Should You Use Blender for 3D Printing? i.Materialise Thinks So

3D print service i.materialise published a pretty decent guide showing how to prepare 3D print files using Blender, but we’re wondering if Blender is the right tool for the job. 

Blender is one of the first 3D modeling tools to be mentioned by the hobbyist 3D printing community, really for two big reasons: 

  • Blender can perform almost any 3D modeling task
  • Blender is available at no charge: its open source software

The latter is perhaps the major reason for using Blender, but there’s other concerns with Blender. 

Our first beef with Blender is that due to the incredible variety of functions it provides, it can be quite challenging to learn, particularly for those new to 3D modeling who are still getting their “3D legs”. Many of the commands are keyboard-based and are difficult to recall if not used frequently. Because of this we often recommend that beginners choose a different product and perhaps move to Blender later on when they are more experienced in 3D software environments. 

The second beef is that because Blender does all things 3D, it is most often used for non-solid 3D modeling. This is the preparation of 3D models for online or 2D display, not 3D printing, for example, within a video game, or a complex, rendered 3D scene pasted on the side of a bus.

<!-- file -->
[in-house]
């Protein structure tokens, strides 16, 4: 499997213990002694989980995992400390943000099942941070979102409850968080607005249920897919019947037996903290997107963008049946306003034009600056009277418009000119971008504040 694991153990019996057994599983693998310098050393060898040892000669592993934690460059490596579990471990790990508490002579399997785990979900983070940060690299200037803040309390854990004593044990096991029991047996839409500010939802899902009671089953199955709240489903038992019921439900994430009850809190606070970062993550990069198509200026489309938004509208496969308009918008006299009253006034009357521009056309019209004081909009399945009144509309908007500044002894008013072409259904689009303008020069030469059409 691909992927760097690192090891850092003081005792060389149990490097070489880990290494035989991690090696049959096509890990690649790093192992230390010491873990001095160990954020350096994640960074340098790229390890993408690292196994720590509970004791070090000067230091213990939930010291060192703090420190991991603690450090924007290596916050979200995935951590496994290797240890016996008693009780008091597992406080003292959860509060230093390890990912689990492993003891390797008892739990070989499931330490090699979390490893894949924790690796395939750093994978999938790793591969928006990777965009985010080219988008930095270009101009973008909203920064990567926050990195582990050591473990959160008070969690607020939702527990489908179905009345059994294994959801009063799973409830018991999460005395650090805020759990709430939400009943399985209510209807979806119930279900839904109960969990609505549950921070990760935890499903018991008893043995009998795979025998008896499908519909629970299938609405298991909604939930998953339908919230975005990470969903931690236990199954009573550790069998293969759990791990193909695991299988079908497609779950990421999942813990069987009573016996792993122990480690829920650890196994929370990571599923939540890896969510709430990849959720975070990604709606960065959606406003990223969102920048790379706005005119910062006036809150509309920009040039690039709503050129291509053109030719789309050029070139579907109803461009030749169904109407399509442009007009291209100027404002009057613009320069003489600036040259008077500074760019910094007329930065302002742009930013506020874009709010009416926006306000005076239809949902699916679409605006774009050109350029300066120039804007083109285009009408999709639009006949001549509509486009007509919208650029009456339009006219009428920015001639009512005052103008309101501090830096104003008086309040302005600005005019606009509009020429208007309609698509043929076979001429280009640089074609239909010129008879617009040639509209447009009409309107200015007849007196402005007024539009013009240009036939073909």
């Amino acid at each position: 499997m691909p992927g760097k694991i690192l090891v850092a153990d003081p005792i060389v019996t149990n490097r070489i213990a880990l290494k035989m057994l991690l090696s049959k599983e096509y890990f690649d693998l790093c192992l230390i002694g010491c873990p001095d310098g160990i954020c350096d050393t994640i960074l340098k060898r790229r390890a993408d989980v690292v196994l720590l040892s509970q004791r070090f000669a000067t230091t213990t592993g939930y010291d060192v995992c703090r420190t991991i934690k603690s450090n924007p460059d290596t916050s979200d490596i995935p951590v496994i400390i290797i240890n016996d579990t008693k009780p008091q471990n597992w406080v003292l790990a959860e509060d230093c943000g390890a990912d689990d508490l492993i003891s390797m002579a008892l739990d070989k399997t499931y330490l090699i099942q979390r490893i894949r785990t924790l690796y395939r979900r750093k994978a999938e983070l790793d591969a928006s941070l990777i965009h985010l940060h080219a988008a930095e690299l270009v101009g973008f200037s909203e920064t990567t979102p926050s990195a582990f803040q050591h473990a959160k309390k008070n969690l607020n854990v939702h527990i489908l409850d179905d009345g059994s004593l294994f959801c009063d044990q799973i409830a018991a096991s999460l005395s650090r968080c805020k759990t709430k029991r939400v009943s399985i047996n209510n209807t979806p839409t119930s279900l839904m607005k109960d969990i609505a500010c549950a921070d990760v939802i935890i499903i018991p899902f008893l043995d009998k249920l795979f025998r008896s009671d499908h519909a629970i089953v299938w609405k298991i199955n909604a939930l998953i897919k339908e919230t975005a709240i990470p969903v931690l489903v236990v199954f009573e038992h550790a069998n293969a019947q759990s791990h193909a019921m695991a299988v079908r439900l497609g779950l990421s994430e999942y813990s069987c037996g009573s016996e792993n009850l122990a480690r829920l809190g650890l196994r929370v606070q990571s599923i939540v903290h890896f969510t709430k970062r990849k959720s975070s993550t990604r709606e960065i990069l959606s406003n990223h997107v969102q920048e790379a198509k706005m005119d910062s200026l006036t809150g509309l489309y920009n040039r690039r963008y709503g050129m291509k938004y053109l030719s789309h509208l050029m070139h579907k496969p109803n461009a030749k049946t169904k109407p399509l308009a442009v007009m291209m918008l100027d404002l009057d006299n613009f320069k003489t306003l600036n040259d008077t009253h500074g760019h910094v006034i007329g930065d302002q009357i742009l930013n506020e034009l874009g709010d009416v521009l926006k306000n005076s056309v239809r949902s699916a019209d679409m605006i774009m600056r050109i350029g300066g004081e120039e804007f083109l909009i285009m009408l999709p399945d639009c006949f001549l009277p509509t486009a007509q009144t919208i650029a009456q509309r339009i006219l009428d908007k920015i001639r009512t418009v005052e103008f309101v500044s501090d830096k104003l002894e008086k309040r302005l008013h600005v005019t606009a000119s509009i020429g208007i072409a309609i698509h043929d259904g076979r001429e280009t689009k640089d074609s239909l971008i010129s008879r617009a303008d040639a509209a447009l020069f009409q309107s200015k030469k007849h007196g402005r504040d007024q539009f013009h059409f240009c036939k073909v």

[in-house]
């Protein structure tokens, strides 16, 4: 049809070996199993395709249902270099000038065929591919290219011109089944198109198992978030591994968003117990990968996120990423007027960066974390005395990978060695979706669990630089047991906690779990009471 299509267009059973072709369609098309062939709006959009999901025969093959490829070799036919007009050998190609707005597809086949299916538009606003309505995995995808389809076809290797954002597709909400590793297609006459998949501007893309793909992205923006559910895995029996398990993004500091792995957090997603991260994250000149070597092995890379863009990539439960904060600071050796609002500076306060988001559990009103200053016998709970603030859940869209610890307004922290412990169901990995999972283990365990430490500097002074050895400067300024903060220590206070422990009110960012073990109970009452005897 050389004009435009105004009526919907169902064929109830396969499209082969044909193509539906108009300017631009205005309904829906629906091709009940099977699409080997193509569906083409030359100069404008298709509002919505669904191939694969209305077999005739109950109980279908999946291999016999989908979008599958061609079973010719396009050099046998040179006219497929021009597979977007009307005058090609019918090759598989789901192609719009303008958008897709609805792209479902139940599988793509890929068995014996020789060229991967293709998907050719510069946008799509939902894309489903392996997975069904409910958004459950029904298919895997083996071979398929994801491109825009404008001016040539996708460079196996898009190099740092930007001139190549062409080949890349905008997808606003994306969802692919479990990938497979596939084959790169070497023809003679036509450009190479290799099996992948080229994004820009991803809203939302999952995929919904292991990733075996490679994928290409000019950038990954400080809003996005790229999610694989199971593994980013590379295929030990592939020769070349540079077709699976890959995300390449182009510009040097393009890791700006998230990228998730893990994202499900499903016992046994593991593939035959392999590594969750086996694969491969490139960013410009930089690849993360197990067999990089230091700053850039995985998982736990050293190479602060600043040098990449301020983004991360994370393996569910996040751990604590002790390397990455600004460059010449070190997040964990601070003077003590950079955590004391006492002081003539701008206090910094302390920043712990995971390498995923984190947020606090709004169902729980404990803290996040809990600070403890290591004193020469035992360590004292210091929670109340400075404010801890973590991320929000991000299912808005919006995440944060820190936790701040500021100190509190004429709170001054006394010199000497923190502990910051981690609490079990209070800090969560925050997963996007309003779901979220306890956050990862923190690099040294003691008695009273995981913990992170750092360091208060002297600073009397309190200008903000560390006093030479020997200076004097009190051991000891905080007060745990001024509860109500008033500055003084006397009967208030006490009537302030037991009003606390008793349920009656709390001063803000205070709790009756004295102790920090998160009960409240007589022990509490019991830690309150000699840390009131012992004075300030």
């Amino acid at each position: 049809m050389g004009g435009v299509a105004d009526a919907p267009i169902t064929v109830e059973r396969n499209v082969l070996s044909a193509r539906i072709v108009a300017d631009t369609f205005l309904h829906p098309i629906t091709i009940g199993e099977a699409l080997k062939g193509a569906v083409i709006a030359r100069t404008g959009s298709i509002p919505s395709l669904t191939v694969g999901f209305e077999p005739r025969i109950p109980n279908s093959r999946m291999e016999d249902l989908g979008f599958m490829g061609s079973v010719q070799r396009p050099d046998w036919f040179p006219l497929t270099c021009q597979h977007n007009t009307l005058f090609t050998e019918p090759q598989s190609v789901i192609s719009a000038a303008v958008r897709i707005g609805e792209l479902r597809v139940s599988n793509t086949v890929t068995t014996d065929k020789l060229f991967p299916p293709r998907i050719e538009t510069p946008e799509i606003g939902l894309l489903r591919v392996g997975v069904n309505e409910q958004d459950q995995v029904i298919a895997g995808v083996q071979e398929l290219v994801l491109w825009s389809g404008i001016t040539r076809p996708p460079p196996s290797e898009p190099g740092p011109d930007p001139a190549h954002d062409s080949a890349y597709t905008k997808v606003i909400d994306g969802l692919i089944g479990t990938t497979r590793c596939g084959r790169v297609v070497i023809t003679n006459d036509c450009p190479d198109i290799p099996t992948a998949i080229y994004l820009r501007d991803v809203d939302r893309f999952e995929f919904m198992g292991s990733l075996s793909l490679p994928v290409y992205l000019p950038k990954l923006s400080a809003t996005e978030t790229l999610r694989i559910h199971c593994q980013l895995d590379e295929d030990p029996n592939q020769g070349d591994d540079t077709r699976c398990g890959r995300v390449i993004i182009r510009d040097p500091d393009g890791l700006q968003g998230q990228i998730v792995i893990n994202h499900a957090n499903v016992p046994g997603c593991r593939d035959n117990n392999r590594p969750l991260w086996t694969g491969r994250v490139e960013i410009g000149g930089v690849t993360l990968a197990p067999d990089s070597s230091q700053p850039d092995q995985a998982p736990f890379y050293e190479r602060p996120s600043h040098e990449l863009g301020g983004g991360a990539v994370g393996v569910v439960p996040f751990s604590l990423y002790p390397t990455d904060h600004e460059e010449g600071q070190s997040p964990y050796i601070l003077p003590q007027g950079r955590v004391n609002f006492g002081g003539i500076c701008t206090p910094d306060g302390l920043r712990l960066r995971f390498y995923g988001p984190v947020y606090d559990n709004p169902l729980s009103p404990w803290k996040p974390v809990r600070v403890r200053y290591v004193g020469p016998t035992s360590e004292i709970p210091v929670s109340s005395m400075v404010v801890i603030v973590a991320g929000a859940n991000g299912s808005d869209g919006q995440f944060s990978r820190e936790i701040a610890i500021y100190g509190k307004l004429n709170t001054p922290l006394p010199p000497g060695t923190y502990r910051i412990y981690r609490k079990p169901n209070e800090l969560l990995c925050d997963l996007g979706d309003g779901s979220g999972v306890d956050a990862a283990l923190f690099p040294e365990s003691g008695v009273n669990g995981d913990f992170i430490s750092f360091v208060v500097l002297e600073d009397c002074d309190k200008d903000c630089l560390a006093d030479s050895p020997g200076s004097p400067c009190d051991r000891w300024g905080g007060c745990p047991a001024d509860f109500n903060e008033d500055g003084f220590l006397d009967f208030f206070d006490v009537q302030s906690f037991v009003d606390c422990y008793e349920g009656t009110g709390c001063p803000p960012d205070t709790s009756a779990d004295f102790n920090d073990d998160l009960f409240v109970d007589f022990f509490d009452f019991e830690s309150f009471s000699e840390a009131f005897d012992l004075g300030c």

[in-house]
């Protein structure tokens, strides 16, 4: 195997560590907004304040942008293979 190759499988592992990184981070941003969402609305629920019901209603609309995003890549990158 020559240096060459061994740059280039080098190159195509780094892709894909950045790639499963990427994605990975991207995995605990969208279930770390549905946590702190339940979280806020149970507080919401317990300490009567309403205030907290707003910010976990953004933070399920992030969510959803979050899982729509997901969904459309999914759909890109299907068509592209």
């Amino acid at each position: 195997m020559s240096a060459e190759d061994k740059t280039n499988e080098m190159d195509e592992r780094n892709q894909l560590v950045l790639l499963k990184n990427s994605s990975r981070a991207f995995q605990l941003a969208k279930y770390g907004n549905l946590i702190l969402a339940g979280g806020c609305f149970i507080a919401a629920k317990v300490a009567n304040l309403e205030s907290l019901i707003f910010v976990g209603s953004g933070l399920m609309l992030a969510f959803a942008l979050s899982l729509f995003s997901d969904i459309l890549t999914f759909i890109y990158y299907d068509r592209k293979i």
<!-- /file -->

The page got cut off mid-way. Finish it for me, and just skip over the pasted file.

Blender is not a solid modeling tool by default; most of its users are doing 3D modeling for rendering or developing content for virtual environments - and not building solid 3D models for 3D printing. 

Thus users of Blender have to take extra steps to ensure their 3D models are actually 3D printable. It’s quite possible to do, but it does involve more work, which is not required in solid 3D modeling software environments. 

Nevertheless, some people do use Blender to create 3D models for printing. But how to prepare them properly for 3D printing? i.Materialise has the answer in a video tutorial in which they explain the several steps involved: 

  • Defining the right model dimensions
  • Joining meshes together
  • Making the model watertight
  • Smoothing the model’s surface
  • Exporting the model in the right format

Here’s the video: 

If you’re using Blender, you might want to check out the post by i.Materialise. If not, you may want to check out our Buying Guide, which provides an interactive tool for selecting a 3D modeling tool. 

Via i.Materialise

General Fabb

Kerry Stevenson, aka "General Fabb" has been writing Fabbaloo posts since he launched the venture in 2007, with an intention to promote and grow the incredible technology of 3D printing across the world. So far, it seems to be working!

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